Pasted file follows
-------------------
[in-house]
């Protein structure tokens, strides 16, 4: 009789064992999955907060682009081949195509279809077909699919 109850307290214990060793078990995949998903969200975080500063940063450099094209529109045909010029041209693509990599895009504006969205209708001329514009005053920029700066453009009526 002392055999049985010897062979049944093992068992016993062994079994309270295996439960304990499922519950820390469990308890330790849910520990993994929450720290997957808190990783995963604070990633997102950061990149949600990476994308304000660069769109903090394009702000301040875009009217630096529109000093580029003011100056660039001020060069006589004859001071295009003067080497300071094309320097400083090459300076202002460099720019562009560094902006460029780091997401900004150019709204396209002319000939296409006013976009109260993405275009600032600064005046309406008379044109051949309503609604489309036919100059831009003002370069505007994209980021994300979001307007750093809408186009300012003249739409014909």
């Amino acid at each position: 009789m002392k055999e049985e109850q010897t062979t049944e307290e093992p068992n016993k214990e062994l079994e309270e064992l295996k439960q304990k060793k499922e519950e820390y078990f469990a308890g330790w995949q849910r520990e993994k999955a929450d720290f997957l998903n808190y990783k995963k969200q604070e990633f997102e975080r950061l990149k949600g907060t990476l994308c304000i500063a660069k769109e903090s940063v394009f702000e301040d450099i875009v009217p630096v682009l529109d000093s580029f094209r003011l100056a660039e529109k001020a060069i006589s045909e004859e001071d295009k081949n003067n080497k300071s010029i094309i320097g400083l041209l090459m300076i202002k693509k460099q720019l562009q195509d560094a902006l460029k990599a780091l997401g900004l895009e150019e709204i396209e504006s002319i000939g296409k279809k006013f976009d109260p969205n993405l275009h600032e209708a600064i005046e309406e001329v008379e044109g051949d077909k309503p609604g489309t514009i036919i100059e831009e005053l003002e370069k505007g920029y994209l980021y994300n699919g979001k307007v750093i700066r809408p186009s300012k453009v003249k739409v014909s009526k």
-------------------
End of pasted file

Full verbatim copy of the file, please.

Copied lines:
[in-house]
């Protein structure tokens, strides 16, 4: 009789064992999955907060682009081949195509279809077909699919 109850307290214990060793078990995949998903969200975080500063940063450099094209529109045909010029041209693509990599895009504006969205209708001329514009005053920029700066453009009526 002392055999049985010897062979049944093992068992016993062994079994309270295996439960304990499922519950820390469990308890330790849910520990993994929450720290997957808190990783995963604070990633997102950061990149949600990476994308304000660069769109903090394009702000301040875009009217630096529109000093580029003011100056660039001020060069006589004859001071295009003067080497300071094309320097400083090459300076202002460099720019562009560094902006460029780091997401900004150019709204396209002319000939296409006013976009109260993405275009600032600064005046309406008379044109051949309503609604489309036919100059831009003002370069505007994209980021994300979001307007750093809408186009300012003249739409014909």
């Amino acid at each position: 009789m002392k055999e049985e109850q010897t062979t049944e307290e093992p068992n016993k214990e062994l079994e309270e064992l295996k439960q304990k060793k499922e519950e820390y078990f469990a308890g330790w995949q849910r520990e993994k999955a929450d720290f997957l998903n808190y990783k995963k969200q604070e990633f997102e975080r950061l990149k949600g907060t990476l994308c304000i500063a660069k769109e903090s940063v394009f702000e301040d450099i875009v009217p630096v682009l529109d000093s580029f094209r003011l100056a660039e529109k001020a060069i006589s045909e004859e001071d295009k081949n003067n080497k300071s010029i094309i320097g400083l041209l090459m300076i202002k693509k460099q720019l562009q195509d560094a902006l460029k990599a780091l997401g900004l895009e150019e709204i396209e504006s002319i000939g296409k279809k006013f976009d109260p969205n993405l275009h600032e209708a600064i005046e309406e001329v008379e044109g051949d077909k309503p609604g489309t514009i036919i100059e831009e005053l003002e370069k505007g920029y994209l980021y994300n699919g979001k307007v750093i700066r809408p186009s300012k453009v003249k739409v014909s009526k």